Nantucket is an easy, high-speed ferry journey from the mainland. But when the island is fogged in or storm-battered, those 30 miles can mean life or death. Timothy Lepore (rhymes with peppery), the only full-time surgeon on Nantucket, is the one who must operate on a patient if an emergency occurs, far from the backup support of mainland hospitals.
He takes his role so seriously that he rarely leaves the island; when he is there, he does not touch alcohol. He also makes 3 a.m. house calls, plucks ticks off dead deer to test for diseases, performs cesarean sections, sets bones, consults on homicides, and treats the occasional pet horse.
An outspoken political conservative (who nevertheless is the only doctor to perform abortions east of Boston), Lepore is an archetype of the islander: slightly odd and fiercely independent.
New York Times health and science reporter Pam Belluck ’85 has been following Lepore since she profiled him in 2007. The result is her first book, Island Practice: Cobblestone Rash, Underground Tom, and Other Adventures of a Nantucket Doctor (PublicAffairs), about a doctor who is vital to a small, isolated community in an era of increasingly impersonal medicine. Indeed, not only does Lepore help patients at all hours, but he often cuts deals with those who cannot afford his services — such as accepting a weekly delivery of oatmeal cookies in exchange for an appendectomy.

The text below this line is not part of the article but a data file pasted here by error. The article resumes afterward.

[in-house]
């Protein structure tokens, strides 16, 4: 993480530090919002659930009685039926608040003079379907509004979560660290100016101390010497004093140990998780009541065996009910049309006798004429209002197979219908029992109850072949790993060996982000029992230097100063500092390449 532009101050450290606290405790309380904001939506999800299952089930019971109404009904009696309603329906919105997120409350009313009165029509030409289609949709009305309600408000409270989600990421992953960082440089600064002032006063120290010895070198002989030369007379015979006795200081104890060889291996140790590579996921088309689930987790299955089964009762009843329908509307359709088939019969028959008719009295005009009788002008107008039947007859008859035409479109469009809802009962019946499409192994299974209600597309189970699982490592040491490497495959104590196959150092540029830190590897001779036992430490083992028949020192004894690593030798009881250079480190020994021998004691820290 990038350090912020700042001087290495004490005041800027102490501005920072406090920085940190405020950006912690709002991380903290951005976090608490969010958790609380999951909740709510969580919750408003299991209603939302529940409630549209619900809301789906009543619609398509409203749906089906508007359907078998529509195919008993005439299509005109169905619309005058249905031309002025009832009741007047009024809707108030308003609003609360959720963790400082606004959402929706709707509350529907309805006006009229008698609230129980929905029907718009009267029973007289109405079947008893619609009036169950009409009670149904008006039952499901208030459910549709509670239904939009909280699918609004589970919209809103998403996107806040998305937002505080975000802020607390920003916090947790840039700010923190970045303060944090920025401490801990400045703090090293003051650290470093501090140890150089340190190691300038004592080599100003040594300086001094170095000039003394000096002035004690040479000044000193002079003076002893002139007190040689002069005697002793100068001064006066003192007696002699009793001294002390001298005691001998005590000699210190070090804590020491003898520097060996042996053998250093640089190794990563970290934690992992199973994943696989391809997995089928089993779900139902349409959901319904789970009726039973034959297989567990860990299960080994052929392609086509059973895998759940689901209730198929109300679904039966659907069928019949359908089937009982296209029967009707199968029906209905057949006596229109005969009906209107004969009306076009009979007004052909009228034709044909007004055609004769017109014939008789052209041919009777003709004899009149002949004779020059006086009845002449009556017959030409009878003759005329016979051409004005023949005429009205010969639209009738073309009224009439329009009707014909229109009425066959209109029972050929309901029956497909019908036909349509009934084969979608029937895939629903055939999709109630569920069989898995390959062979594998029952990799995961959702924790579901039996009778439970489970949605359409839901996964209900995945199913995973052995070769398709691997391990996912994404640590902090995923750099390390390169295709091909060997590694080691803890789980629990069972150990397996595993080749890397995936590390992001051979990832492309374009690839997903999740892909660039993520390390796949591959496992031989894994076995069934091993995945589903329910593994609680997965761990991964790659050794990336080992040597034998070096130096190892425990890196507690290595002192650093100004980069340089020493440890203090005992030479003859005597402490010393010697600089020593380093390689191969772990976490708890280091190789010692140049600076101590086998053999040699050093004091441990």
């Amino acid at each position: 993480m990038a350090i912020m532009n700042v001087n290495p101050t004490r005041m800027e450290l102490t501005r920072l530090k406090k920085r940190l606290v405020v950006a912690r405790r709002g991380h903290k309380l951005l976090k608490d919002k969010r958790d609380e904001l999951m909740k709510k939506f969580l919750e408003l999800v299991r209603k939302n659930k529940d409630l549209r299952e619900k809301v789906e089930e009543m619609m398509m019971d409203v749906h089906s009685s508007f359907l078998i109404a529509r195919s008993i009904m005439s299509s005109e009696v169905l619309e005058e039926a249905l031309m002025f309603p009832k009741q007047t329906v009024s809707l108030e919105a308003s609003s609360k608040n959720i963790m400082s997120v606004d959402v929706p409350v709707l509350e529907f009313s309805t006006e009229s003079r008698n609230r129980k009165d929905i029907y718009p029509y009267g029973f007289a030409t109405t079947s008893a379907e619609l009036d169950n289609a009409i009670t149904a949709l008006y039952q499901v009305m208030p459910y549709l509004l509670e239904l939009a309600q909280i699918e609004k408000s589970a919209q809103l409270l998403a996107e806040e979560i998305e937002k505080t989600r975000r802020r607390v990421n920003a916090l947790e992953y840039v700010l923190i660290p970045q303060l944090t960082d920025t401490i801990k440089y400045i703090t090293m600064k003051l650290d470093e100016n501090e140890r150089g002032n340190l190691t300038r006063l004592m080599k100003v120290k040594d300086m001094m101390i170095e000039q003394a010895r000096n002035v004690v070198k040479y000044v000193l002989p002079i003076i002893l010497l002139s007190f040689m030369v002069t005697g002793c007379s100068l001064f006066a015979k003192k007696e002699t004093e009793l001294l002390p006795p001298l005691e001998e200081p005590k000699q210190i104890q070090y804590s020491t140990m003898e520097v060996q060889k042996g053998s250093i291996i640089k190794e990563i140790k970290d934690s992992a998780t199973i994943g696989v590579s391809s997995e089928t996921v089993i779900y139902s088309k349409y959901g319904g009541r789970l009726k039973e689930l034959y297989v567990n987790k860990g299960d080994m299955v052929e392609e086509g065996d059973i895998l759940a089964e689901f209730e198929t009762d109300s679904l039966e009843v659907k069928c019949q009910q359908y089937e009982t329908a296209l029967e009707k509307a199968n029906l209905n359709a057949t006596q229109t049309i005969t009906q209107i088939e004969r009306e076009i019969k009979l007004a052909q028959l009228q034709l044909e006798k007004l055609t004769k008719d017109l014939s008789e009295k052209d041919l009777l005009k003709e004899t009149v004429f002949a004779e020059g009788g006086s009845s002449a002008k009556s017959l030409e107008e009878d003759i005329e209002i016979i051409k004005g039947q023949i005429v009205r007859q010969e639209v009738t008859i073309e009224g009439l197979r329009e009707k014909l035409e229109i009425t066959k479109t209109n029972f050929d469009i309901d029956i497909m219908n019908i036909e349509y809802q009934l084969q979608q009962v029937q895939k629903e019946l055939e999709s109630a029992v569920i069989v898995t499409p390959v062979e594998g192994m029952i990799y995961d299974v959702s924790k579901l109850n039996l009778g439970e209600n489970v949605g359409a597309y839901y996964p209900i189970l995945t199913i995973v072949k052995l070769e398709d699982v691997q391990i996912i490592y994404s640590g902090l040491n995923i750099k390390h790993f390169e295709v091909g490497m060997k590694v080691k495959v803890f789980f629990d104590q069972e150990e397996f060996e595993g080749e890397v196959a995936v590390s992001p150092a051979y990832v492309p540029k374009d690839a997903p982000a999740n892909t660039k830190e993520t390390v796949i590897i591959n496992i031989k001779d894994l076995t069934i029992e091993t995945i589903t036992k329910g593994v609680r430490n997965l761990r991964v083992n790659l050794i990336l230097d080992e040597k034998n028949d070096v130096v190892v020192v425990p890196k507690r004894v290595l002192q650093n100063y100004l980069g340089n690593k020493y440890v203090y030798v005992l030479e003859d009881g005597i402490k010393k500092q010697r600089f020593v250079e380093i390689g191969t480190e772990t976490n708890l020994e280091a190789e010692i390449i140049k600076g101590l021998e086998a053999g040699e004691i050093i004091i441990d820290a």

Lepore’s commitment to doing what is “right” is set among a community often known as a gilded summer playground. “People have a sense that Nantucket is a lot more homogeneous than it is,” Belluck says. “But it has an incredible diversity of immigrant populations and economic diversity.”
The year-round community struggles with the effects of its isolation and an unstable, tourism-based economy. Alcoholism, depression, and teen suicide are major problems, but Nantucket is a loyal and supportive place that embraces and returns Lepore’s commitment to it.
As the book paints a picture of the island and its year-round and summer residents, it deftly transitions into a commentary on today’s health-care system. While Lepore spends more time with his patients than most doctors and refuses to turn away those who cannot pay, this comes at a price: He always is on call, and increasingly, he chafes against the demands of the new, corporate owners of the island’s hospital.
Lepore, who has run 44 consecutive Boston Marathons, is 67 years old. Both he and the island look nervously toward the future. “This is a quintessential American character and story,” Belluck says, “the kind of relationship people want when they talk about what we’re missing in health care in America.”
WHAT SHE’S READING: The Inner Game of Music by Barry Green and W. Timothy Gallwey
What she likes about it: “As a jazz flutist, I find that it helps me free myself from all the inhibitions one can lay on oneself when performing and improvising; you get out of your head and stop overthinking.”